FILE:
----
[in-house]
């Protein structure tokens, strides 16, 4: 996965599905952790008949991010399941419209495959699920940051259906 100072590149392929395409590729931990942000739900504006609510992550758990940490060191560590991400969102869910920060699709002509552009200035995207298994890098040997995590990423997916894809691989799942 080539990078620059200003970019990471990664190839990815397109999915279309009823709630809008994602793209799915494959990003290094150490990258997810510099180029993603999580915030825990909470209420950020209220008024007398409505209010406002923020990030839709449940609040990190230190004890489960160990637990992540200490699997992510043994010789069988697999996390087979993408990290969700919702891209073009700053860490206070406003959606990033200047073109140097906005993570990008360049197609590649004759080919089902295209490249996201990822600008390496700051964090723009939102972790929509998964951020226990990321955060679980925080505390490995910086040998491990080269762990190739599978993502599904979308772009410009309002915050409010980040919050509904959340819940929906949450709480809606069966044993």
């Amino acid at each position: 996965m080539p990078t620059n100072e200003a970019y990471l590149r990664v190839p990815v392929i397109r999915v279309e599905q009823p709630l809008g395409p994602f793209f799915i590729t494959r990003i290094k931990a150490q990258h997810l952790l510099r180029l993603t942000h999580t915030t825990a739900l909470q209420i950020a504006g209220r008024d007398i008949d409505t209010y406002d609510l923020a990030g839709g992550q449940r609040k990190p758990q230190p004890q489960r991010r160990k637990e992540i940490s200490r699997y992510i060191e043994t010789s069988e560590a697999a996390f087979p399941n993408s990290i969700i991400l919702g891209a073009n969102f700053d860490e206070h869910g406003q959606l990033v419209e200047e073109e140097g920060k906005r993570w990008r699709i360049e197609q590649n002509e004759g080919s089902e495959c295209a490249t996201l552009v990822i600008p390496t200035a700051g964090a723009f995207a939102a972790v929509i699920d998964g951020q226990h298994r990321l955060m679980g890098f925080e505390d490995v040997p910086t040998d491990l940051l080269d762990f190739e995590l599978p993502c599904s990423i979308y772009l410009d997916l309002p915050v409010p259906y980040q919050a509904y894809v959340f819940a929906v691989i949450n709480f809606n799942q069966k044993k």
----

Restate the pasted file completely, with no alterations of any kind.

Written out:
[in-house]
């Protein structure tokens, strides 16, 4: 996965599905952790008949991010399941419209495959699920940051259906 100072590149392929395409590729931990942000739900504006609510992550758990940490060191560590991400969102869910920060699709002509552009200035995207298994890098040997995590990423997916894809691989799942 080539990078620059200003970019990471990664190839990815397109999915279309009823709630809008994602793209799915494959990003290094150490990258997810510099180029993603999580915030825990909470209420950020209220008024007398409505209010406002923020990030839709449940609040990190230190004890489960160990637990992540200490699997992510043994010789069988697999996390087979993408990290969700919702891209073009700053860490206070406003959606990033200047073109140097906005993570990008360049197609590649004759080919089902295209490249996201990822600008390496700051964090723009939102972790929509998964951020226990990321955060679980925080505390490995910086040998491990080269762990190739599978993502599904979308772009410009309002915050409010980040919050509904959340819940929906949450709480809606069966044993």
């Amino acid at each position: 996965m080539p990078t620059n100072e200003a970019y990471l590149r990664v190839p990815v392929i397109r999915v279309e599905q009823p709630l809008g395409p994602f793209f799915i590729t494959r990003i290094k931990a150490q990258h997810l952790l510099r180029l993603t942000h999580t915030t825990a739900l909470q209420i950020a504006g209220r008024d007398i008949d409505t209010y406002d609510l923020a990030g839709g992550q449940r609040k990190p758990q230190p004890q489960r991010r160990k637990e992540i940490s200490r699997y992510i060191e043994t010789s069988e560590a697999a996390f087979p399941n993408s990290i969700i991400l919702g891209a073009n969102f700053d860490e206070h869910g406003q959606l990033v419209e200047e073109e140097g920060k906005r993570w990008r699709i360049e197609q590649n002509e004759g080919s089902e495959c295209a490249t996201l552009v990822i600008p390496t200035a700051g964090a723009f995207a939102a972790v929509i699920d998964g951020q226990h298994r990321l955060m679980g890098f925080e505390d490995v040997p910086t040998d491990l940051l080269d762990f190739e995590l599978p993502c599904s990423i979308y772009l410009d997916l309002p915050v409010p259906y980040q919050a509904y894809v959340f819940a929906v691989i949450n709480f809606n799942q069966k044993k």